When I saw that Stanford was going to be wearing their infamous black uniforms, I shuddered. Last year's attempt at uniform rotation ended up making Stanford look like they were wearing washed out black dress pants, faded so much that they looked blue. I thought we had seen the last of Stanford's cringe-inducing experimentation in black uniforms.
I was wrong. And I'm not afraid to admit that I am happy to be wrong.
The Stanford Cardinal rocked their black uniforms to cruise to a 26-point win over the UCLA Bruins at a sold-out Stanford Stadium (seriously, it sold out and there was a substantially-large Standing-Room Only contingent under the arches at the North Endzone). Stanford's now patented second half surge helped the Cardinal overpower a surprisingly efficient UCLA passing game.
In fact, if you look at UCLA's stats, the Bruins weren't all that terrible this game. What hurt them the most were what's hurt them almost all of the past three years -- unforced errors and lack of strength up front. Nowhere was UCLA's shortcomings and Stanford's strengths more apparent than in the very first drive of the game.
However, when all seemed lost when UCLA managed to the 1-yard line, the defense woke up and decided it was going to take control of the game. Matt Masifilo, Chase Thomas, James Vaughters, and A.J. Tarpley all combined to prevent UCLA from punching it in on third and fourth and short. UCLA fans can question the coaching decision to run it up the middle all they want, but UCLA needed to go for the fourth down conversion regardless if it wanted to stay in the game. It also was a good test of the defense without Shayne Skov.
While Stanford's defense looked shaky at times (especially the secondary), Stanford managed to keep UCLA off the scoreboard for the first quarter while keeping the Bruins to only three touchdowns on the night. Although the D-line didn't have the same kind of success against UCLA as they did in its previous three games in the running department, Stanford still kept our friends from down south to their lowest yardage per carry this season and their lowest rushing total so far.
But it wasn't just the defense that went out and proved itself. On offense, the game was perhaps Stanford's best output so far this year. While Stanford scored more against San Jose State, the glaring deficiencies at the line of scrimmage were mostly minimized this game. Cameron Fleming, Sam Schwartzstein, and David Yankey started and kept UCLA from pressuring Andrew Luck for the majority of the game. Gone, too, were many of the dropped passes that frustrated wide receivers and tight ends alike when in the open field.
I'm not sure what it was, but perhaps Stanford felt more comfortable in this game than in the other three. It looked more at ease and confident in knowing what it needed to do, and when it looked like UCLA was going to overcome Stanford's power defense, the offense would come out and put the Bruins back on their heels. Of course, a 35-second touchdown drive to open the second half and a trick play that saw the ball travel from Luck to Tyler Gaffney to Drew Terrell thrown to Luck on a one-hand, one-foot catch (that Luck supposedly called himself) can get any team down.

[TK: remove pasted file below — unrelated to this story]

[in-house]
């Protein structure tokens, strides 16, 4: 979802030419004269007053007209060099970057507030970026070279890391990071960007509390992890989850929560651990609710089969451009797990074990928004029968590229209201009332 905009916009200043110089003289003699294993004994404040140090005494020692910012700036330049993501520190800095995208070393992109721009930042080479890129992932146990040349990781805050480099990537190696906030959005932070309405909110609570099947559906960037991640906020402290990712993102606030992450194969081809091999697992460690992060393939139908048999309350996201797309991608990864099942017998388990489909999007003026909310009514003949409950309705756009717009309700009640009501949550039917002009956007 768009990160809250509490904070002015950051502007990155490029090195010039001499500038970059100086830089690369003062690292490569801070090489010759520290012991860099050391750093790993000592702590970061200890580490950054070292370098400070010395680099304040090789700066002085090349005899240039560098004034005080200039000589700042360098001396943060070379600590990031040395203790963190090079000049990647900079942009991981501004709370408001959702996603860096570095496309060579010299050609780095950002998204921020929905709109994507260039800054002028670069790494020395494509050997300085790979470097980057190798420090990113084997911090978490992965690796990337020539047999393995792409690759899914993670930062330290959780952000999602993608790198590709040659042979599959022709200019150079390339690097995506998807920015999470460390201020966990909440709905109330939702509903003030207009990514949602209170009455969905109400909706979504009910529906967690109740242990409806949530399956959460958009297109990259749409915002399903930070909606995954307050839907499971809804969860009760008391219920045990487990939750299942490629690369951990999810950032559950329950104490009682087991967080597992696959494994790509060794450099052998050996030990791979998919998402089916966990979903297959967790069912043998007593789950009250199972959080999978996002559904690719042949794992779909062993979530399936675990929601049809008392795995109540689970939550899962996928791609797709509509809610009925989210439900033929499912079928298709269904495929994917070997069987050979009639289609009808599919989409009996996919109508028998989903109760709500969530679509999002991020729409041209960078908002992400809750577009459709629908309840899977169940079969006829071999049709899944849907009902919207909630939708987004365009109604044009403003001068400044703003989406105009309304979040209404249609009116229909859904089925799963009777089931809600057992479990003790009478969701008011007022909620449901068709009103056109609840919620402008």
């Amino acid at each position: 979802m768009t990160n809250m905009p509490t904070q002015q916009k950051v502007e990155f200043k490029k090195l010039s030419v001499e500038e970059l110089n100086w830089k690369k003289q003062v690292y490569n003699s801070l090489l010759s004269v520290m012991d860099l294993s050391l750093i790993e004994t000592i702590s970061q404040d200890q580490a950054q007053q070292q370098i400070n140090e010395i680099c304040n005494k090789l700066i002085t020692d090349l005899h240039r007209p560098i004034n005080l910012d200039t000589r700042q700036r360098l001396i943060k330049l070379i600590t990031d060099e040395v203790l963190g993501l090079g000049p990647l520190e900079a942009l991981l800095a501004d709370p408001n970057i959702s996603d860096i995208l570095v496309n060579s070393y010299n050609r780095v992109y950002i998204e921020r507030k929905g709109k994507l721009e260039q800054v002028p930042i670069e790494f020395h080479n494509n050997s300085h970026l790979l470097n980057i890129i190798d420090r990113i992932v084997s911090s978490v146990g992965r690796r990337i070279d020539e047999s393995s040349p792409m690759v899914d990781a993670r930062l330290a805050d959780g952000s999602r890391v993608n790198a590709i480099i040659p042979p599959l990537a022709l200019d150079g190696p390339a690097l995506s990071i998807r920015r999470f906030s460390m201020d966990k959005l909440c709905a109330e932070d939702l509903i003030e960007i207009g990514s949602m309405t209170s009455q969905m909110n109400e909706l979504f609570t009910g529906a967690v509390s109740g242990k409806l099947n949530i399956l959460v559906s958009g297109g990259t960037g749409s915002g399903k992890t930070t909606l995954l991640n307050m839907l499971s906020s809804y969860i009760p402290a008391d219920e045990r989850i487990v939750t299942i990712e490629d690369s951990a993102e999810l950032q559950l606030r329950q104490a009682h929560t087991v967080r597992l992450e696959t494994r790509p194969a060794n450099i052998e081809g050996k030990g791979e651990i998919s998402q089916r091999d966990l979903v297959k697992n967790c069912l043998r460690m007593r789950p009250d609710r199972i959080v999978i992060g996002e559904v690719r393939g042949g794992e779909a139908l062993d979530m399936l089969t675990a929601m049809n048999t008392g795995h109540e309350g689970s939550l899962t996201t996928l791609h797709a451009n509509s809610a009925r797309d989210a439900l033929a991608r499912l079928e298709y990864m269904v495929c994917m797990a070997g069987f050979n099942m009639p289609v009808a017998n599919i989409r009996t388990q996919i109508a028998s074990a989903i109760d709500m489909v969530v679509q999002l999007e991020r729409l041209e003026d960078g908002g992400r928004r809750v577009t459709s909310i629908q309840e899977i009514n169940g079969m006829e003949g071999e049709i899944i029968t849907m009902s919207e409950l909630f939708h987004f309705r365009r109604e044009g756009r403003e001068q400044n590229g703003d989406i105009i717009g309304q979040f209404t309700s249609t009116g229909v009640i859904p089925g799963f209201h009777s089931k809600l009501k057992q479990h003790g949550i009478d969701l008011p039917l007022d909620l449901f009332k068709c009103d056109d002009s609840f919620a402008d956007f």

Looking to next week, what can Stanford improve on against Colorado? While Colorado isn't exactly known for being a conference powerhouse yet, Stanford can't afford to treat this game as another bye week. UCLA exposed Stanford's secondary for massive yardage that gave the Bruins ample opportunity to drive up the field on several occasions. Stanford's corners need to especially work on recognizing man-to-man coverage. If Stanford were to play Oregon today, I'm not sure that the performance that the defense put on would be anywhere near enough to contain the Ducks' lightning offense. On offense, while the running game has gotten better over the past month, there's still room for improvement. Stanford can't afford to fall asleep at the wheel, especially when it still has the meat of its schedule still to come.
Stanford 45, UCLA 19
This week marked the first week in which there were nothing but conference games for Pac-12 teams, and at the end, we can conclude one thing: the South Division is pretty bad.
Arizona 41, USC 48 -- Arizona almost pulled out the upset. One week after surging from down 21-3 against the Ducks, the Wildcats roared back during the second half from a 21 point deficit to make the game competitive against the Trojans. Unfortunately for them, Matt Barkley and Robert Woods put on yet another clinic and basically won the game by themselves in front of a 2/3 filled Coliseum.
Washington State 31, Colorado 27 -- Here's how this game went for me. Colorado led the entire game, and when they scored their final TD to go up ten 27-17 with just under five minutes left to go in the fourth quarter, I decided to go take a shower and get ready for the Stanford game. When I came out, there was just over one minute left in the game and Wazzu was up 31-27. WTF?
Washington 31, Utah 14 -- Speaking of newbies falling on their faces at home, Utah was arguably not even competitive against the Huskies. When you get the ball to start the game and then nine seconds later you're down 7-0 after a fumbled kickoff that's returned for a TD, you know it's going to be a looooong game. Washington showed that it is perhaps the best team in the conference not named Oregon or Stanford.
Oregon State 20, Arizona State 35 -- But how can Washington be the third best team in the conference? Easy. Turnover the ball twice in the first half to the Beavers that get converted into Oregon State points and keep the only winless team in the conference in the game for almost 60 minutes while at home.